Francis Dereham was born to John Dereham and his wife Isabel nee Paynell in Crimplesham, Norfolk.
Francis Dereham began a relationship with Joan Bulmer who was living in the household of Agnes Howard, Dowager Duchess of Norfolk.
Dereham began a relationship with Kathryn Howard
, granddaughter of Agnes Howard, Dowager Duchess of Norfolk. Kathryn lived in the Dowager Duchess’s household.
Kathryn’s music teacher, Henry Manox, with whom she had shared intimate moments, found out about Dereham’s relationship with Kathryn. Filled with jealousy, the music teacher sent an anonymous note to the Dowager Duchess. The Dowager Duchess investigated and discovered Kathryn and Dereham together. Francis Dereham was told to leave the house.
Dereham went to Ireland. Before he left he gave Kathryn £100, possibly hoping to endear himself to her, possibly a token of his intention to return and marry her. Kathryn later claimed that he had told her that if he did not return she could keep the money.
The Dowager Duchess of Norfolk gave Dereham, who had returned from Ireland, a position as a secretary at Hampton Court Palace.
Kathryn had caught the eye of King Henry VIII
. The Howard family, who were Catholics, hoped that if Catherine could win the King’s heart he may return to Catholicism. On the advice of her family she encouraged Henry and he soon fell in love with her.
1540 (28th July)
Kathryn Howard married King Henry VIII at Oatlands Palace, Surrey.
Kathryn and King Henry went on a progress of the north of England.
Francis Dereham sought an audience with Kathryn at Pontefract Castle and asked for a position. Kathryn appointed Dereham as her private secretary.
Dereham had discovered that Thomas Culpeper
was very close to Kathryn. Dereham was jealous and made no secret of the fact that it was he, not Culpeper, that would marry Kathryn after the king died.
1541 (1st November)
John Lascelles, a reformist who did not want Catholicism restored and brother of Mary Hall who had been a chambermaid to the Dowager Duchess of Norfolk, told Archbishop Thomas Cranmer about Kathryn’s past.
1541 (2nd November)
Cranmer gave Henry a letter explaining what he had learned about Kathryn. Henry did not believe the accusations and ordered a secret enquiry to prove the stories false.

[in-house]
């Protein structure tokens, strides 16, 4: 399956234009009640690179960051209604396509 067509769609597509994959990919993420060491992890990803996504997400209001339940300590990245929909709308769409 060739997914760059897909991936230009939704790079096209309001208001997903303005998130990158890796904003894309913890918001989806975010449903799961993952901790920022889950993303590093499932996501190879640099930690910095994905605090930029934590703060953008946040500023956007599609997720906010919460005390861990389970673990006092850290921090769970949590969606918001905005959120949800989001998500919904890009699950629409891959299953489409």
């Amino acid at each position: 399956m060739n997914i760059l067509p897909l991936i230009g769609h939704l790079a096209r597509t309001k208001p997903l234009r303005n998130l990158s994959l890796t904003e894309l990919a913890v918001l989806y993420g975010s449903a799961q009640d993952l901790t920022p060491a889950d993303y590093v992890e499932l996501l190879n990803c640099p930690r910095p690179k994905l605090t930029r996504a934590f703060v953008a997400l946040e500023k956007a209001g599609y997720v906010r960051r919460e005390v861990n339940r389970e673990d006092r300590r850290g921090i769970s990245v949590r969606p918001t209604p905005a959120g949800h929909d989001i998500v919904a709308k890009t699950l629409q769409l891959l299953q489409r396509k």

1541 (early November)
Thomas Cranmer interviewed Lascelles and his sister who confirmed that Kathryn had had intimate relations before her marriage. Francis Dereham and Henry Manox were both questioned. Dereham admitted he had been involved with Kathryn before her marriage but not since. He implicated Thomas Culpeper who confessed to adultery.
1541 (early November)
When Henry learned about Dereham’s earlier relationship with Kathryn and that Culpeper had confessed to adultery, he was distraught. He ordered that Kathryn be confined to her quarters at Hampton Court.
1541 (5th November)
Henry left Kathryn at Hampton Court and moved to Whitehall Palace.
1541 (7th November)
1541 (12th November)
Kathryn was arrested on charge of treason for having committed adultery.
1541 (14th November)
Kathryn was moved to Syon House.
1541 (22nd November)
Kathryn’s status as queen was removed.
1541 (1st December)
Francis Dereham and Thomas Culpeper were tried for treason at Guildhall. Culpeper was charged with adultery, Dereham with having led the Queen into a base life. Culpeper pleaded guilty but Dereham protested his innocence. Both men were found guilty and were sentenced to death, Dereham by being hung drawn and quartered, Culpeper by beheading.
1541 (10th December)
Francis Dereham was executed by being hung drawn and quartered at Tyburn.